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Import of US cotton may remove opposition to duty-free RMG export PDF Print E-mail
Friday, 25 April 2008

The US import duty is quite high for the Asian and the Middle Eastern countries and Bangladesh is one of those hard hit by it, said noted policy analyst Dr Edward Gresser, reports agency.

Director of the Washington-based Progressive Policy Institute Gresser is currently on a visit to Bangladesh and made the comment at a seminar at the conference room of the Bangladesh Garments Manufacturers and Exporters Association (BGMEA) at it’s Karwan Bazar headquarters.

Dr Kamal Hossain was also present. BGMEA vice president Abdus Salam was in the chair. The seminar was also attended by BGMEA directors and trade union leaders. Chairman of the US-Bangladesh Advisory council Shabbir Ahmed, currently on a visit here, also spoke on the occasion.

Dr Mostafa Abid Khan of Bangladesh Tariff Commission, who made keynote presentation, said duty free access to Bangladesh textile products by the USA may alone create 1,80,000 employment of which 1,44,000 employment may go to women. He made a strong plea to allow duty free export of Bangladesh textiles to the USA projecting its different multipliers and accelerators effects in other sectors of the economy.

The garment industry transformed Bangladesh from an aid dependent to trade promoting nation, he said. Dr Gresser, known for his outspoken stand to favor LDCs trade interest and a friend of Bangladesh helping its case for duty free apparel exports said in 2007 Bangladesh paid US$ 523 million against a US $ 3.04 billion worth of apparel export while the UK paid only a fraction of it against a huge export of US$ 52 billion.

He said, the US retailers are favoring low import duty while the textile lobby is apprehensive of it and pouring criticism against the legislative bill now in the Congress seeking duty free market access for textile products of the LDCs of the Asia- Pacific nations.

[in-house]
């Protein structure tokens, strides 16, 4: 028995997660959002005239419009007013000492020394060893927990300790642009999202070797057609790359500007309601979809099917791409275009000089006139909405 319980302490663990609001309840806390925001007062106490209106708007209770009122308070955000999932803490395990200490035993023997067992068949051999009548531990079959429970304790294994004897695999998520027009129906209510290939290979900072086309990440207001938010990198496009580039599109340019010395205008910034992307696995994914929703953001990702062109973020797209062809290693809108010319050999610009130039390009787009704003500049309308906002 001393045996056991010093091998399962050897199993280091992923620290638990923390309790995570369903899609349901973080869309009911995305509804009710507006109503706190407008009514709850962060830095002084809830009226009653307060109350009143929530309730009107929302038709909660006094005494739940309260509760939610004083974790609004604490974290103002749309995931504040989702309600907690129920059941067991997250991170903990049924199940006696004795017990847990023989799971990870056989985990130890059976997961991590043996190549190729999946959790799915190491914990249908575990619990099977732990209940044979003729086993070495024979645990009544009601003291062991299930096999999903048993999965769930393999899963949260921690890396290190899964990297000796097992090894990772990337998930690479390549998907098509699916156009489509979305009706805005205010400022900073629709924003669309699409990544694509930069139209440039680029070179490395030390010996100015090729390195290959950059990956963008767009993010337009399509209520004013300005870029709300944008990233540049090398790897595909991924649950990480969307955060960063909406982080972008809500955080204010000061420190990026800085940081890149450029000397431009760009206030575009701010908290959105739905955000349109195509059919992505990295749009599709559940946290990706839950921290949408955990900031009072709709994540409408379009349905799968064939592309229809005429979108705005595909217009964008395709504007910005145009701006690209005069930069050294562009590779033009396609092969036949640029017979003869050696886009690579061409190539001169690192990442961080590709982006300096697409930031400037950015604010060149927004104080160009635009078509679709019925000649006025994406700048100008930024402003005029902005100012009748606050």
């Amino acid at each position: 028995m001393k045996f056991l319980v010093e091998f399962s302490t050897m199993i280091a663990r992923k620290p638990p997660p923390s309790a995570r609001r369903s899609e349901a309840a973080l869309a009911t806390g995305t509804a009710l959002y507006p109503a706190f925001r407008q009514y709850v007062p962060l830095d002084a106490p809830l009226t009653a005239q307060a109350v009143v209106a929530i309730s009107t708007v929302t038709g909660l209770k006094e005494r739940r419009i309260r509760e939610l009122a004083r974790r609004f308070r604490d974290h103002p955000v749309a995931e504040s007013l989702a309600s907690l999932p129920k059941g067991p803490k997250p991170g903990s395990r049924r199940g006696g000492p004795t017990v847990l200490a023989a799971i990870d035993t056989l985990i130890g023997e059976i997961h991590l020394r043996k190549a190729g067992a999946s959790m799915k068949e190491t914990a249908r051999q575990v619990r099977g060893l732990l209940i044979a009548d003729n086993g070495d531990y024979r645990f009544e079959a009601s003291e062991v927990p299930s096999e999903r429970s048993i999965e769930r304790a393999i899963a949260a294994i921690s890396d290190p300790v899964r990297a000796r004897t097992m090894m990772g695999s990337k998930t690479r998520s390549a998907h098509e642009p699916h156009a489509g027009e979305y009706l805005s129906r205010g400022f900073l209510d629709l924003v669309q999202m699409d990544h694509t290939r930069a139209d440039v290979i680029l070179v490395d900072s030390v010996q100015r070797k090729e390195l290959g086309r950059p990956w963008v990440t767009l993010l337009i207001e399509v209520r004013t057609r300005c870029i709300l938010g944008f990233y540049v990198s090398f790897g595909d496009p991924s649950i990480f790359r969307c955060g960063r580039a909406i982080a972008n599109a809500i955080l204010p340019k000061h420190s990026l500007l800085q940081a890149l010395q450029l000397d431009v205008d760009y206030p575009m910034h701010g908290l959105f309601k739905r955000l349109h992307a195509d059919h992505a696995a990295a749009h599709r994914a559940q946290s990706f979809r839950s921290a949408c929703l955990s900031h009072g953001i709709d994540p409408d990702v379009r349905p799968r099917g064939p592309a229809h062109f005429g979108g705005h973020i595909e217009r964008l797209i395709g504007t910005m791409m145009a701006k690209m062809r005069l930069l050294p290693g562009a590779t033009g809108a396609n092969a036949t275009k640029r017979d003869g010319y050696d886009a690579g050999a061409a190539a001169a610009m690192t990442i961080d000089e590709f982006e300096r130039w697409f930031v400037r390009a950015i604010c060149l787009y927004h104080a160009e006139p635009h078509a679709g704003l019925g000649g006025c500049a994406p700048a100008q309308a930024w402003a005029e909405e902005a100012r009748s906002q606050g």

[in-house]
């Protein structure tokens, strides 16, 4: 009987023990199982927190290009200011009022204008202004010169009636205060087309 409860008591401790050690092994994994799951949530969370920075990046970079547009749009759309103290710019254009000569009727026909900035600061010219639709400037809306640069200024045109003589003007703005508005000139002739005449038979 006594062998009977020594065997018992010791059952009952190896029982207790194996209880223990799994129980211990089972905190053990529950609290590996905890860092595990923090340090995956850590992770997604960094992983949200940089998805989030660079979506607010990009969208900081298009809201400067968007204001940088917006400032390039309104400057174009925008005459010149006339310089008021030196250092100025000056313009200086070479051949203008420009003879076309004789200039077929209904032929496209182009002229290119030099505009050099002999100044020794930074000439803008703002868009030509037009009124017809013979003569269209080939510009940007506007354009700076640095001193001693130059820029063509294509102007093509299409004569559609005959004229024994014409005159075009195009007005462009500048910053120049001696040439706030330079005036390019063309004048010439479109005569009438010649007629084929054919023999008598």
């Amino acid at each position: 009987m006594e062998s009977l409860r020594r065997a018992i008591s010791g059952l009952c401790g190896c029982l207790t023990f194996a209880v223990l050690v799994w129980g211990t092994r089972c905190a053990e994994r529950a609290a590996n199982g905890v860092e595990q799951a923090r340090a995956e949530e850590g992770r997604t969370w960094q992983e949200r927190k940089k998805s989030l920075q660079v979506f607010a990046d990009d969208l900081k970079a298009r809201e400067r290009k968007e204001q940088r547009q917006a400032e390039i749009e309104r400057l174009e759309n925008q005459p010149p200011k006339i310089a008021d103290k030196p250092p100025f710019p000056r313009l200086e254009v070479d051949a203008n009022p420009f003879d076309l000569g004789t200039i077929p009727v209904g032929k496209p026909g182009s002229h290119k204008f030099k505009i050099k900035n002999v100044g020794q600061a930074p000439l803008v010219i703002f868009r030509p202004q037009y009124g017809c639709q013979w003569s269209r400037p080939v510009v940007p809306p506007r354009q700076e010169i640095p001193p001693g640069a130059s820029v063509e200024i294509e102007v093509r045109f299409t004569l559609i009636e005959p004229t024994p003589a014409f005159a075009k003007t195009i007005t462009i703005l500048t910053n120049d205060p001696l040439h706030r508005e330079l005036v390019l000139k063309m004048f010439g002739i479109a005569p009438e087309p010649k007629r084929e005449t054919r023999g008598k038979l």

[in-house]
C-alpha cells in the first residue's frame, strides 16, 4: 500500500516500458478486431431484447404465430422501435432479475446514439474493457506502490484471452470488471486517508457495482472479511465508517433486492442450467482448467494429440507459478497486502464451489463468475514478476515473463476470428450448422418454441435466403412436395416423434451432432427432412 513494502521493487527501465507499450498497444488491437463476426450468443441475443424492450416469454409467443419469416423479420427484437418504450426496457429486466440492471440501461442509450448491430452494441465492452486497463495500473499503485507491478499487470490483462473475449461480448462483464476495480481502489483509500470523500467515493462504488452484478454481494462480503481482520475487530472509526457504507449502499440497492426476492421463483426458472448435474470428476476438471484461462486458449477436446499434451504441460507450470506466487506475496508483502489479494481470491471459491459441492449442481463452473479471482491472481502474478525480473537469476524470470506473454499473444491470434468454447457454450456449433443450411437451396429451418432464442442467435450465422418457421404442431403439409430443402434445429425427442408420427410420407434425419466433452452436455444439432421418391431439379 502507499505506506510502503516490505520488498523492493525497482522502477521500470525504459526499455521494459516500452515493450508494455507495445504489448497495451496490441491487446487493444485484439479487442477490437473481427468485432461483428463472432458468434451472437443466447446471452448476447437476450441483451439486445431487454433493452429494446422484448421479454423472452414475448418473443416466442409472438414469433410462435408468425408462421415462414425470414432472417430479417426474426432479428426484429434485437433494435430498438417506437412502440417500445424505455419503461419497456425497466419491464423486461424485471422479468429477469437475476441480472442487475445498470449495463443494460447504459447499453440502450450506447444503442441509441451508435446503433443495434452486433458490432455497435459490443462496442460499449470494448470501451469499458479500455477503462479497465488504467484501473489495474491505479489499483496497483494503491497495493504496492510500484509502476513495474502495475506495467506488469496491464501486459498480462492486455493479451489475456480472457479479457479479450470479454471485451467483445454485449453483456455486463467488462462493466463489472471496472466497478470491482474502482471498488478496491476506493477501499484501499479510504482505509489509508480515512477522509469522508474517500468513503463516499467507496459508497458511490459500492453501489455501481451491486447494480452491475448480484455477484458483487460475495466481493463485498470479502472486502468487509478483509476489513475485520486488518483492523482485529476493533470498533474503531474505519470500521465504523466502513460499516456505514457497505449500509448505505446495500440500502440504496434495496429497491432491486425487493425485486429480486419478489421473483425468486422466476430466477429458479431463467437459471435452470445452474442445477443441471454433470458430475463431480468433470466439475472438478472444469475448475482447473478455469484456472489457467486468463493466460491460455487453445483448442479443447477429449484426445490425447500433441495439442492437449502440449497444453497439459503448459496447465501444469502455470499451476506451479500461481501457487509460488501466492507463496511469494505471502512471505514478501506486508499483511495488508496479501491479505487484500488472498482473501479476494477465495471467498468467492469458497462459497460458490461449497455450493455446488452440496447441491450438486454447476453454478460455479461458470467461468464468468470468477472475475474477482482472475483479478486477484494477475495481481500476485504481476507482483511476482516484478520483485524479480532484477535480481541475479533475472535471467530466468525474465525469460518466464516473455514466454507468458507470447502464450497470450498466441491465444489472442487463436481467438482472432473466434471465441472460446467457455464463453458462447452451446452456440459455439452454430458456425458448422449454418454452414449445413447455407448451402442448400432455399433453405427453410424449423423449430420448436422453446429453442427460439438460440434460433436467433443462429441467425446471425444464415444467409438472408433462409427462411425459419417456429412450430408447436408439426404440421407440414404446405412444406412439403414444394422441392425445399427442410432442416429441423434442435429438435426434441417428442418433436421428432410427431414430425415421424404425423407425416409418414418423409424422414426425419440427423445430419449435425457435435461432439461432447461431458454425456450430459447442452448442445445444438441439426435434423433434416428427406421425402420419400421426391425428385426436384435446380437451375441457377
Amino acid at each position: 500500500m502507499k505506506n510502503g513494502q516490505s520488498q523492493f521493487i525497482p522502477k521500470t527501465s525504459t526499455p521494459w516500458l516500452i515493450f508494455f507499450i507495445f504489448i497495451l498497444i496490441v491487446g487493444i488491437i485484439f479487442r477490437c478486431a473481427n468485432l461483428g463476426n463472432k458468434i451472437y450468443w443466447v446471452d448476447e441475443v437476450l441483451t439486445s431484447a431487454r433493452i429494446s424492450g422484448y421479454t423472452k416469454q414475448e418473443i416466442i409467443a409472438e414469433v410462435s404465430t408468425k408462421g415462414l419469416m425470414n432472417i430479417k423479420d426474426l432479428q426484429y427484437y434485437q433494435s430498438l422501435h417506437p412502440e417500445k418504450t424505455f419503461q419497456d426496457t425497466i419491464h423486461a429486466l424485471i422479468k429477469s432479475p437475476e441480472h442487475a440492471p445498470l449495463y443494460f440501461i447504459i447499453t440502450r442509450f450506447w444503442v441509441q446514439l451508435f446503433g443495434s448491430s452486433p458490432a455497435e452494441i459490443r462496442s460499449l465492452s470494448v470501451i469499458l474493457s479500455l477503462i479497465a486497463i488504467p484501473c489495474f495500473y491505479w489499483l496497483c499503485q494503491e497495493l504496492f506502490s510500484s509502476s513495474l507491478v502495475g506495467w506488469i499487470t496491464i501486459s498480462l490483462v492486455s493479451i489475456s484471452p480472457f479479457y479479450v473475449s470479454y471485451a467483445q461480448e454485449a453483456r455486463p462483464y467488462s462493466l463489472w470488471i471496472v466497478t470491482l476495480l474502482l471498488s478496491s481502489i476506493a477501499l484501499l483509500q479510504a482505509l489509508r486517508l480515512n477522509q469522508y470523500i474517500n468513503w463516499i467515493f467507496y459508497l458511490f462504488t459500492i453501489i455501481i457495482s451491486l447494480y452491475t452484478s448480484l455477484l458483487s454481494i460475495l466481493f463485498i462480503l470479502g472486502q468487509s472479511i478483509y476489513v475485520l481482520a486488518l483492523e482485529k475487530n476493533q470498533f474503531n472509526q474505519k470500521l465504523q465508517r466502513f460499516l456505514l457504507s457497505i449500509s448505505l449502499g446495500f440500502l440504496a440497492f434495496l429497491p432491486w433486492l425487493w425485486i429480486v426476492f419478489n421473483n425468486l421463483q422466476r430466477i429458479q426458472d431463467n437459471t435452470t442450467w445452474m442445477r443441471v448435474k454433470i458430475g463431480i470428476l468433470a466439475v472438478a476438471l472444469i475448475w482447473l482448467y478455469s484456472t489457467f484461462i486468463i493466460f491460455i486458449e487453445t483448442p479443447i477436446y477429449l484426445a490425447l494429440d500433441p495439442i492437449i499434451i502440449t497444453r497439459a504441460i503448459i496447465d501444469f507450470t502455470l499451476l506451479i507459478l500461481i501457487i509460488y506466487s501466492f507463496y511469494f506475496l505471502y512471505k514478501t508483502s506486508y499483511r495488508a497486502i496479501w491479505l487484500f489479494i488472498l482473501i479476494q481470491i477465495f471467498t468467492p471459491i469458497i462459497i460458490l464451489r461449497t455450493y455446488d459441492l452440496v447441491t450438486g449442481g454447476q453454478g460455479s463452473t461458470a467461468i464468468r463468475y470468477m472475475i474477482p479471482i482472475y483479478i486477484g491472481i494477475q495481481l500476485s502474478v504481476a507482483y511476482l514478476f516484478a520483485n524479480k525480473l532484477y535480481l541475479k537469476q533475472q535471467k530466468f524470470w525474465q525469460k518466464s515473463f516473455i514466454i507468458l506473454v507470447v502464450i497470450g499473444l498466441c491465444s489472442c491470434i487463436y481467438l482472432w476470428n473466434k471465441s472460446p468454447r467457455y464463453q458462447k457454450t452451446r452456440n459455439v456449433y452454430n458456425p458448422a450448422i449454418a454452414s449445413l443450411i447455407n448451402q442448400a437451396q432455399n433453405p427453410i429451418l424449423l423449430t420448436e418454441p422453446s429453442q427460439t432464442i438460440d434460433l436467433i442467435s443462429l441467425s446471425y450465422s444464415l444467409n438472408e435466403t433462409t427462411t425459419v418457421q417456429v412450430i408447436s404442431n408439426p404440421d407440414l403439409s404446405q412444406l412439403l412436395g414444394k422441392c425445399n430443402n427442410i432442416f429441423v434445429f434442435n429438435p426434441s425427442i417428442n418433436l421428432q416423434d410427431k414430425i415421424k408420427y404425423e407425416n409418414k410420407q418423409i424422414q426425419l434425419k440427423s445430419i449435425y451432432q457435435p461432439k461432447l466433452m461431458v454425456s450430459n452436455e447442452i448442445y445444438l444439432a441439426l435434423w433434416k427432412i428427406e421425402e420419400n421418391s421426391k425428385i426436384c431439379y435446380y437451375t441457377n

“We need to find a balance,” he said adding, the USA is taking interest in helping Bangladesh as it would play significant role in creating jobs and removing poverty. He asked the Bangladesh manufacturers to increase the production line efficiency to face buyers pressure to lower the selling cost.

He told another questioner that the subsidy programme to US farmers and exporters of agricultural products will very little change in the next two to three years indicating the WTO negotiations on the sensitive issue may continue longer.

To a question on the rise in the food and oil prices, he said, it might reduce buyers spending on textile products to adversely impact the garment industry of Bangladesh in the form slow down in placement of export orders.

However, he apprehended that the slow down in the US economy is taking a recessionary trend but he opined at the same time that exports from countries like Bangladesh, Cambodia and Pakistan will continue unaffected. Gresser said, the USA is taking interest in the point that the duty free access to Bangladesh textile products, when granted will significantly increase employment and export to the USA.

Shabbir Ahmed laid emphasis on engaging skilled trade negotiators saying Bangladeshi garments exporters should import more US cotton to create natural allies within the US society with a view to overcoming textile sector’s resistance. He said, at least one textile mill is closing every month in the USA and it needs a home somewhere.

Shabbir said, Bangladesh can do it by importing US cotton. He Said, some of these closed textile mills are sold here and this is how the US industry is being relocated here, it should be promoted in the mutual interest of both countries, he suggested.

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